Episode 118- Waxing Lyrical

grey waxesIn my road to restoration and renovation perfection I have picked up a few liquid and paste waxes to finish floors, wood, walls  and furniture at the French house.

This selection of greys will be well used. tinted lime plaster

I have already started finishing the few crumbly areas on our very old lime plaster with a little of the Gris Marmotte #3 – which has sealed and protected these areas and adds to the soft finish of these walls.

I like the fact that these waxes are billed as “intemporelle” (timeless) & “hier pour demaine” (yesterday for tomorrow) how very appropriate. The Grise Mercure looks bright blue here,  but is a very soft cloudy blue/grey sky colour on application. I will be using it to protect and soften the colour I mixed for the lower bit of the hall and staircase walls. A light coating in certain areas does not affect the breathability of the lime plaster that we are preserving wherever possible in the house.

So far I have finished the terrace bedroom floor by cleaning with a plastic scourer and French liquid wood soap. Then I let it dry (for nine months !) and then  finished  on my knees with a cloth and a tin of Liberon Liming Wax. (not recommended if your room is any bigger than the 112 square feet of floor space we have in that particular room)

The effect however is dramatically lighter and  brighter and the grain of the wood is enhanced. I was inspired by the lightening effect on the floor of the ingrained rubble from the demolition phase in here! All evidence of the screaming orangey-brown stain applied in the 50’s has gone and it is a lovely soft silvery grey.

Although the wax I used is not specifically designed for floors, I must point out that the finish I applied has now been in place for four years and has survived roof leaks over one winter due to slipping canal tiles in the worst storm in decades, so I would say it was fit for purpose.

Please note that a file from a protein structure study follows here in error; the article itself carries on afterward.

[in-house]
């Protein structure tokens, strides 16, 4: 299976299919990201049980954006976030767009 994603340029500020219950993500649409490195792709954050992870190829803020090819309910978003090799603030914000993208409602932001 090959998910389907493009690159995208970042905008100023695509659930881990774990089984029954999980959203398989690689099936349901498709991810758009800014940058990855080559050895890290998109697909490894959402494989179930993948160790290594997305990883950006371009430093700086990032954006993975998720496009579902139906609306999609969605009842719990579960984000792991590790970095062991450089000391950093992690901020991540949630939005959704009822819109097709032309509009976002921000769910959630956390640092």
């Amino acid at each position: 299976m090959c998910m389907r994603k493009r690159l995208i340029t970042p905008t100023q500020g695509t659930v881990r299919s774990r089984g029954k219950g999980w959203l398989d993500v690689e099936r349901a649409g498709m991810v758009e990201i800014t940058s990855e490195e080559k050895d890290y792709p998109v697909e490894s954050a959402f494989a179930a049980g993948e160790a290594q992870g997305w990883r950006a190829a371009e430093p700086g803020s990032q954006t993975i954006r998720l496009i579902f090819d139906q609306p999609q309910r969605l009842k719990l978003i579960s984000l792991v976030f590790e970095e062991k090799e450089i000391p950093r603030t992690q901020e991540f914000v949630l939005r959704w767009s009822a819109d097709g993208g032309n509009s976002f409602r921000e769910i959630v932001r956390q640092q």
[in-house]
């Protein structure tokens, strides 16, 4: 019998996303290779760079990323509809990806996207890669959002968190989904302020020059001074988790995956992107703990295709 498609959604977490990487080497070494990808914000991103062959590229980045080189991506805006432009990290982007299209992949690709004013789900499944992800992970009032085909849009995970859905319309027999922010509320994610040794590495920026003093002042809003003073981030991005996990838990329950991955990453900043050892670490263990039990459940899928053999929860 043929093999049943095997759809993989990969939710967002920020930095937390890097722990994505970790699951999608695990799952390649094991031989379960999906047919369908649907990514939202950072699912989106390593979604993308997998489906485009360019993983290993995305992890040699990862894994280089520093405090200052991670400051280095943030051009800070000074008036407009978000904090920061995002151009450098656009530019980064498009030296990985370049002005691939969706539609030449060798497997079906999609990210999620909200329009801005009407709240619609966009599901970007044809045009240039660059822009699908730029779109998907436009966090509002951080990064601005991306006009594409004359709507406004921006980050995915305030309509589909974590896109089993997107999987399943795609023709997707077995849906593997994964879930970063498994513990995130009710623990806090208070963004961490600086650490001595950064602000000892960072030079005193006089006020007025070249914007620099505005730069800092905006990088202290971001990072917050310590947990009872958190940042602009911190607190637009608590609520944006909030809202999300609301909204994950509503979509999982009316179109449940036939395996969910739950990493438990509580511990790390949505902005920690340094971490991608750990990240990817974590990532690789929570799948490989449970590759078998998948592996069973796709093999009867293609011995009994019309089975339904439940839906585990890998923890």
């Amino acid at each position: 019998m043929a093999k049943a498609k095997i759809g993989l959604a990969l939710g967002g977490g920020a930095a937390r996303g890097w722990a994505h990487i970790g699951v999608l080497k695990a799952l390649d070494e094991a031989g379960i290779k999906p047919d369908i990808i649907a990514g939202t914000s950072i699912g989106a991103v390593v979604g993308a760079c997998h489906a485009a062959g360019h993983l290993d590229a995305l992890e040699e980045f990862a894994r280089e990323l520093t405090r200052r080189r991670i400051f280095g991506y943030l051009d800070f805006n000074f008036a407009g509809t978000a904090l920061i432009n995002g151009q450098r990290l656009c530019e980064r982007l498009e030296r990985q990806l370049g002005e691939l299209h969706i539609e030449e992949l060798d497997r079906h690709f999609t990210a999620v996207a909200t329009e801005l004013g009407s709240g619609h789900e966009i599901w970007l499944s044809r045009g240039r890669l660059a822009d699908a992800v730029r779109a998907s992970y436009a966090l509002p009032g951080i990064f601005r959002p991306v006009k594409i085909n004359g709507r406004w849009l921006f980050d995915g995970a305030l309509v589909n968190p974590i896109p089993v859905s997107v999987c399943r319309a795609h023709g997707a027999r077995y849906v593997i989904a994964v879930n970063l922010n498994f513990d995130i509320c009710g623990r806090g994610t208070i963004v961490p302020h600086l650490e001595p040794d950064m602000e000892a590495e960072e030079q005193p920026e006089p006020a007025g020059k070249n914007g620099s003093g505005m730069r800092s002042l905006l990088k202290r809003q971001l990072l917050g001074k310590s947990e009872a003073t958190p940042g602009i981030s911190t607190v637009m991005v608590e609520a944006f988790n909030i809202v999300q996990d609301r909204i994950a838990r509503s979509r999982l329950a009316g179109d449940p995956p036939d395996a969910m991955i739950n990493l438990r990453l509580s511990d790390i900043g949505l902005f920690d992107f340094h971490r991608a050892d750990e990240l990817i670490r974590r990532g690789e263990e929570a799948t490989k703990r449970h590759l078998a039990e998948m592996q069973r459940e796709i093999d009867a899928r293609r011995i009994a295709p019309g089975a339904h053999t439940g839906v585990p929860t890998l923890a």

terrace bedroom mid demolition lime waxed bedroom floor

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About coteetcampagne

Artist, period home maker, renovator, restorer, francophile. My mission is to save the old stuff, one beautiful piece at a time
This entry was posted in Renovation and restoration diary- France, What we did, how we did it and what we used and tagged , , , , , , , , , , . Bookmark the permalink.

11 Responses to Episode 118- Waxing Lyrical

  1. Lynda says:

    Very pretty! Do you think using a buffer/floor waxer would help here? I use one on my oak floors here. Goes way faster than hands and knees. I used a soft cloth on a sponge mop to apply the wax and then buffed it in with the waxing machine.

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  2. What a clever idea and the effect is charming. Soft grey and blues – such pretty colour choices 🙂

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    • The greys, blues and red/brown under the window are a very much older layer of pigment set in/on the centuries old lime plaster. It is so beautiful we are keeping that area under the window exposed. Then we will follow the old painted “skirting” line around the room with a washed and layered grey finish. above we have the rough lime plaster with a pale straw finish and where we can just detect the stone walls underneath, I have rubbed pale taupey grey wax in. Both the stairwells will have a band of pale blue/grey/green washes and wax on lower part of walls.
      I want to keep it all very soft, the only “decorated” rooms will be the second floor bedrooms

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      • It’s so beautiful Gill – I love the softness it looks so soothing. It’s lovely that you are preserving the character of the property and just gently enhancing it to bring it back to life! 🙂

        Liked by 1 person

  3. poshbirdy says:

    I will need all your expertise and experience. This post is going to be bookmarked!

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    • Thanks for your vote of confidence!
      More than happy to support you- been there and got the tee-shirt……………………!
      It’s a long road, but so worthwhile doing the right thing for a building

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  4. bizzyella says:

    Beautiful work. Some day I will have to pick your brain about this. I would never have thought to use wax on a wall. “The life so short, the craft so long to learn.”

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    • Thanks

      Well, I like to try things and it seemed somehow logical in the village house, with all this old plaster and wood and uneven walls and floors. I will post some of my finishes when we get back from France at the end of the month.
      It’s all been trial and error, quite a bit of error if you look at earlier posts!

      Liked by 1 person

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